As well as a lot of familar species we also encounter some exciting birds such as this Tristram’s Starling. Photo: Jon Feenstra
Due to its geographical position at the crossroads between Africa, Asia and Europe, this tiny but fascinating country has been at the centre of world history for millennia. The Romans, Ottomans, Crusaders, Egyptians, and even the British have held sway here at one point or another, with such historical characters as Alexander the Great, Cleopatra, Saladin and Richard the Lionheart all playing their part, not to mention the region’s spiritual significance to three of the world’s major religions.
Its deserts, wadis, mountains, wetlands and fields are home to a wide range of species, and for many it is their only foothold in the Western Palearctic. As if this was not enough, Israel lies on the main migration route for millions of birds moving from Africa to Asia and Europe, and is justly famous for the number and diversity of species that can be observed in a short time in a small area. Nowhere else in the Western Palearctic is quite the same.
This tour will take in the entire length of the country from Mount Hermon in the north for such uncommon species as the near endemic Syrian Serin and Crimson-winged Finch, to the famous wetland of the Hula Valley and then down to the Dead Sea for some highly localised specialities such as Dead Sea Sparrow and Nubian Nightjar. From there we travel south following the line of the Rift Valley to the world-famous migration centre of Eilat to experience the thrill of migration in full swing and where exciting Palearctic vagrants are a possibility, before ending our tour in the western Negev Desert for such exciting species as Macqueen’s Bustard, larks, wheatears and sandgrouse.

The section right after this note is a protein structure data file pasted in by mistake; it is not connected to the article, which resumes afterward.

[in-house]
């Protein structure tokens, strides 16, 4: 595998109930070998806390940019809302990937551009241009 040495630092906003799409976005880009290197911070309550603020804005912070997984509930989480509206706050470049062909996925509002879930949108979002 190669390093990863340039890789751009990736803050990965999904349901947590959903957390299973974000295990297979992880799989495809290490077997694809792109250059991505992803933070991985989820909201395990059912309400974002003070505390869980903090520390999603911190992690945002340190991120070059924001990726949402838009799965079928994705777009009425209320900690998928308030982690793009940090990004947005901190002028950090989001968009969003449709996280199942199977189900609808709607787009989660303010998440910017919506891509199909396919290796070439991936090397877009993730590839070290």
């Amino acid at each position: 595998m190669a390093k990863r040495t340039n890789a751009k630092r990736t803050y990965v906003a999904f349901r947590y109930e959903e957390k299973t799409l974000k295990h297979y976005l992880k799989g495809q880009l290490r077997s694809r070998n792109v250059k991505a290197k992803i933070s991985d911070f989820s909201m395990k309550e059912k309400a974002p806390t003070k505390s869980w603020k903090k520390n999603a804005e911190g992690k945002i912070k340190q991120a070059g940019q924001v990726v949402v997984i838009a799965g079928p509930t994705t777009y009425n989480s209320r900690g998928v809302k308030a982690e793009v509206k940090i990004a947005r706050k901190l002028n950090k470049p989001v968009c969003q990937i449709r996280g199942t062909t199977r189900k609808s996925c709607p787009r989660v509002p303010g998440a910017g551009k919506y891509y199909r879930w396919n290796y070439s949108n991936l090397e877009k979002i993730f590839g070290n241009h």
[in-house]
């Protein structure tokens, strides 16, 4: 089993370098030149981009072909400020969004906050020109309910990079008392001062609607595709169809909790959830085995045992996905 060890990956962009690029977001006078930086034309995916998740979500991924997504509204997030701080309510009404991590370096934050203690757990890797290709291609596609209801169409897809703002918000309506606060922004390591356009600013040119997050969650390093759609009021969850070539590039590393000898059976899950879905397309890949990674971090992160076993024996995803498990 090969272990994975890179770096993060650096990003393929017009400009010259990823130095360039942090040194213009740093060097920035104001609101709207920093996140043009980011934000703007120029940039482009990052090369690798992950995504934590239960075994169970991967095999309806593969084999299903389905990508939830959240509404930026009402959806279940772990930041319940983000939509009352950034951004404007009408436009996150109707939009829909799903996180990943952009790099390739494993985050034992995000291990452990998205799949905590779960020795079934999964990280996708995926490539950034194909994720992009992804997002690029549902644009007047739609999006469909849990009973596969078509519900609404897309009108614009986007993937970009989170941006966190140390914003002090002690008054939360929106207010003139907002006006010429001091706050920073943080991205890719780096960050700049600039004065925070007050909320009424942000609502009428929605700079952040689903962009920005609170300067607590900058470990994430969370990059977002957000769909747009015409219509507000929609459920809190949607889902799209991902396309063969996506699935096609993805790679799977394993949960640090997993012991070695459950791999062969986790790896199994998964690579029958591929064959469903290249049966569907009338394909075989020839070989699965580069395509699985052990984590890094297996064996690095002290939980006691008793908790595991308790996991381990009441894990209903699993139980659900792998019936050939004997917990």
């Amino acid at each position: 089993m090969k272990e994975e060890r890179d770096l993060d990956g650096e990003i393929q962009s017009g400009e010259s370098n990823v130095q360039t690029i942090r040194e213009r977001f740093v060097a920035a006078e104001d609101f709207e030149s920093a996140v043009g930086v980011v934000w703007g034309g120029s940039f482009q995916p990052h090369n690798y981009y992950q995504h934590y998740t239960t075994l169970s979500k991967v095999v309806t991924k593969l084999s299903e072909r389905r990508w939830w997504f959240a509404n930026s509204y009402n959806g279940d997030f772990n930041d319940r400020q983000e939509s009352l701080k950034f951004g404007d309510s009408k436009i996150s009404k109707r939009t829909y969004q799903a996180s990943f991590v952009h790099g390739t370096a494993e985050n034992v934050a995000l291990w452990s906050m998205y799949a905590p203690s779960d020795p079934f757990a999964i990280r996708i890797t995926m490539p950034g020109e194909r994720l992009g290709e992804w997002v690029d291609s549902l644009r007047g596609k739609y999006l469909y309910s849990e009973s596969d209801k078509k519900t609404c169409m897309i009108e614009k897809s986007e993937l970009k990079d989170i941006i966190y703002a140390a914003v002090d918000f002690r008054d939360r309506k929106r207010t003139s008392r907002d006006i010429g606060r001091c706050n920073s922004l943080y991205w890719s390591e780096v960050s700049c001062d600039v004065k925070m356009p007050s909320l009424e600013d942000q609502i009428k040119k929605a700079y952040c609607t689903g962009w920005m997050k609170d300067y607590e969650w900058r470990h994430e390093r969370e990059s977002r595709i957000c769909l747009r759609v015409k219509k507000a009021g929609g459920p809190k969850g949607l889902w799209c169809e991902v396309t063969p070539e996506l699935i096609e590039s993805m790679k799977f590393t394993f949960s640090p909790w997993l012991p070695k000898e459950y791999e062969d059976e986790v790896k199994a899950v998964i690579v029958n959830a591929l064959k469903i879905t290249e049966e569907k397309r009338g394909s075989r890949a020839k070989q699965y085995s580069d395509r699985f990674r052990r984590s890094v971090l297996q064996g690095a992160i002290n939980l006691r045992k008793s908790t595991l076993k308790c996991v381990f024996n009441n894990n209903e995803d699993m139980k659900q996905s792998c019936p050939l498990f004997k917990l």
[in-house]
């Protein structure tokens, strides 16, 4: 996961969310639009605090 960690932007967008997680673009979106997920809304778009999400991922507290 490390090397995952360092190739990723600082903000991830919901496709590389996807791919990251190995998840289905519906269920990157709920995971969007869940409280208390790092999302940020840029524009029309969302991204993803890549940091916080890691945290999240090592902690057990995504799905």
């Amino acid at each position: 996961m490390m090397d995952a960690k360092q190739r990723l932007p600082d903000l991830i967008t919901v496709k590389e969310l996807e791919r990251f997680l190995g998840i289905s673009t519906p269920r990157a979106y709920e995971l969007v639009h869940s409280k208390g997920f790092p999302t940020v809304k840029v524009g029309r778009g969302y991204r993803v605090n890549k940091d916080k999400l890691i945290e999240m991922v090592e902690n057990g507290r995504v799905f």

Day 1: The tour starts this afternoon at Ben Gurion International Airport in Tel Aviv. Once everyone has gathered we’ll make the 2½ hour drive to the Hula Valley, encountering our first birds as we go. Night in the Hula Valley.
Day 2: We’ll explore the Hula Valley, mainly the Agamon Lake reserve and its surrounding area. This site is a regular stop off for thousands of migrating Common Cranes, White Storks and White Pelicans while some raptors such as Greater Spotted, Lesser Spotted and Imperial Eagles are more regular here in spring than they are in the south. Black-shouldered Kites breed here, while the Purple Swamphens that haunt the reeds may be joined by Spotted Crakes. Among the thousands of wildfowl we should be able to find several Marbled Ducks. The resident Black Francolins usually give themselves away with their loud, distinctive calls, as do the otherwise elusive Clamorous Reed and Cetti’s Warblers. This area is also a stronghold for Jungle Cat, a medium sized cat that can sometimes be seen stalking prey out in the open. Night in the Hula Valley.
Day 3: We’ll start by driving up to the lower slopes of Mount Hermon, the highest point in Israel. On the drive we’ll make stops to look for the first returning Syrian Serins, along with resident Western Rock Nuthatches and Sombre Tits. Leaving Mount Hermon we drive south past the Sea of Galillee and into the impressive scenery of the Judean Hills, where the boulder strewn but flower-filled meadows are a haven for Long-billed Pipit, Calandra Lark, Serin, Corn and Cretzschmar’s Buntings. These hills are also the only site for Mountain Gazelle, and careful scanning should reveal one or two of these elegant animals. We then continue down into the Judean desert to our accommodation in one of the kibbutz near the Dead Sea, hopefully arriving in time to look for Striated Scops Owls, recently discovered breeding in the area. Night near the Dead Sea.